determine

[ dih-tur-min ]
/ dɪˈtɜr mɪn /

verb (used with object), de·ter·mined, de·ter·min·ing.

verb (used without object), de·ter·mined, de·ter·min·ing.

to come to a decision or resolution; decide.
Chiefly Law. to come to an end.

Nearby words

  1. determinant,
  2. determinate,
  3. determination,
  4. determinative,
  5. determinator,
  6. determined,
  7. determiner,
  8. determinism,
  9. determinist,
  10. deterministic

Origin of determine

1325–75; Middle English determinen < Anglo-French, Old French determiner < Latin dētermināre, equivalent to dē- de- + termināre to bound, limit; see terminate

Related formsin·ter·de·ter·mine, verb (used with object), in·ter·de·ter·mined, in·ter·de·ter·min·ing.qua·si-de·ter·mine, verb, qua·si-de·ter·mined, qua·si-de·ter·min·ing.re·de·ter·mine, verb, re·de·ter·mined, re·de·ter·min·ing.un·de·ter·min·ing, adjective

Synonym study

1. See decide.

Dictionary.com Unabridged Based on the Random House Unabridged Dictionary, © Random House, Inc. 2019

Examples from the Web for determining


British Dictionary definitions for determining

determine

/ (dɪˈtɜːmɪn) /

verb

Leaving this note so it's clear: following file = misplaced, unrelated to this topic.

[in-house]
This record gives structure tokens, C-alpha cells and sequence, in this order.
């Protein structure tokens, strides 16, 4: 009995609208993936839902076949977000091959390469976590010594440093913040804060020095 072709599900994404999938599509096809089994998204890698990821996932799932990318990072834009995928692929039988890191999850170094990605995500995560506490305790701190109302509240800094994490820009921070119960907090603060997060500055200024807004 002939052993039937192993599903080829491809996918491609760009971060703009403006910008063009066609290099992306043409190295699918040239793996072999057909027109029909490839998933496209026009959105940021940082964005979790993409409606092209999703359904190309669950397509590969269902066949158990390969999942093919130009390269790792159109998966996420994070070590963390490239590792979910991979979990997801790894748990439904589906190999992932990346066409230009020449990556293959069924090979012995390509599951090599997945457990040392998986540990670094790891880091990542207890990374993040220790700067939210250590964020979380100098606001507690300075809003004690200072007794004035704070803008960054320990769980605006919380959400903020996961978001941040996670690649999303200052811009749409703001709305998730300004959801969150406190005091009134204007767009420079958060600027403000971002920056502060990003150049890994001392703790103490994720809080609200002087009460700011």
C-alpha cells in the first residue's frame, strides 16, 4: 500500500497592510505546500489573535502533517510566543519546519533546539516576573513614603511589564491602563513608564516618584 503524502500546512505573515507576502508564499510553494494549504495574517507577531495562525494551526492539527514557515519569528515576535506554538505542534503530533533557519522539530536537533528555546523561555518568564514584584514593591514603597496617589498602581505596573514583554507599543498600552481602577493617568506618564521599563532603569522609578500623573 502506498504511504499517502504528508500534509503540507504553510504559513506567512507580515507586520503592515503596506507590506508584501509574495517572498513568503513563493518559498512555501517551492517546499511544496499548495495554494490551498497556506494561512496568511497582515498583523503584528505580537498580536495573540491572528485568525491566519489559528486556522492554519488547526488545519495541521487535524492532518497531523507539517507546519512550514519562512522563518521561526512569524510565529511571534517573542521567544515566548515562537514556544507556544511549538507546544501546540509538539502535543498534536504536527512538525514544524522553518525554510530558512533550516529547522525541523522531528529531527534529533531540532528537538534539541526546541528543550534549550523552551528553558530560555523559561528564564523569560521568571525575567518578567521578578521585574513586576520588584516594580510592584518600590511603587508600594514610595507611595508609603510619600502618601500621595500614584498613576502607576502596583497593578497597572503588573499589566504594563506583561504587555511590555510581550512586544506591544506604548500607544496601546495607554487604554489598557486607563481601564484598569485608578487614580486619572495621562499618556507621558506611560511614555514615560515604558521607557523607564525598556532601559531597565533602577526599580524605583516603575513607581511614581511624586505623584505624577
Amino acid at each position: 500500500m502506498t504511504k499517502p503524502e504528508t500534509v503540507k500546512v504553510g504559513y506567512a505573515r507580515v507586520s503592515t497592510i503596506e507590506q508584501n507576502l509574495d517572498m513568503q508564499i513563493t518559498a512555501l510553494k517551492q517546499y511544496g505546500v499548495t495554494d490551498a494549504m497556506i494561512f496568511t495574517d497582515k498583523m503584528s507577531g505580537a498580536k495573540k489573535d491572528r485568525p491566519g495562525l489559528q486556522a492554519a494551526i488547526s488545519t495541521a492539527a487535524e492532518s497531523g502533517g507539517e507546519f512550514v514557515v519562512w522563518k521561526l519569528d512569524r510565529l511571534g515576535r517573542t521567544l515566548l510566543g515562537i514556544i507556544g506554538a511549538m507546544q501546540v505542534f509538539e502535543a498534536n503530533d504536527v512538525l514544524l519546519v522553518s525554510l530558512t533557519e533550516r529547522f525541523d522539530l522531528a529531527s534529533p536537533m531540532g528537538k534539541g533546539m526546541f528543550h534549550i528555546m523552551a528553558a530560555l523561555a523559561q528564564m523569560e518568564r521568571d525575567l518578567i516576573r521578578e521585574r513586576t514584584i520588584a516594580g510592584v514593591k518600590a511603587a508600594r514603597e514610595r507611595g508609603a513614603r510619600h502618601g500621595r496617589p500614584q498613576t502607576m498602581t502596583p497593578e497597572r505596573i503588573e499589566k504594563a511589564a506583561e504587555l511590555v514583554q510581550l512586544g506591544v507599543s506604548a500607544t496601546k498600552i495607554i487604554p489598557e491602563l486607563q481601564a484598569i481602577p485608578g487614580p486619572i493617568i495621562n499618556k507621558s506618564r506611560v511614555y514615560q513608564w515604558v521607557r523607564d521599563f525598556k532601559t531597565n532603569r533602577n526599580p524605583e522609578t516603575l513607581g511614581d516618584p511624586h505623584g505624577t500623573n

Word Origin for determine

C14: from Old French determiner, from Latin dētermināre to set boundaries to, from de- + termināre to limit; see terminate

Collins English Dictionary - Complete & Unabridged 2012 Digital Edition © William Collins Sons & Co. Ltd. 1979, 1986 © HarperCollins Publishers 1998, 2000, 2003, 2005, 2006, 2007, 2009, 2012

Word Origin and History for determining

determine

v.

mid-14c., "to come to an end," also "to settle, decide" (late 14c.), from Old French determiner (12c.) or directly from Latin determinare "to enclose, bound, set limits to," from de- "off" (see de-) + terminare "to mark the end or boundary," from terminus "end, limit" (see terminus). Sense of "coming to a firm decision" (to do something) is from mid-15c. Related: Determined; determining; determiner.

Online Etymology Dictionary, © 2010 Douglas Harper

Idioms and Phrases with determining

determine

see bound and determined.

The American Heritage® Idioms Dictionary Copyright © 2002, 2001, 1995 by Houghton Mifflin Harcourt Publishing Company. Published by Houghton Mifflin Harcourt Publishing Company.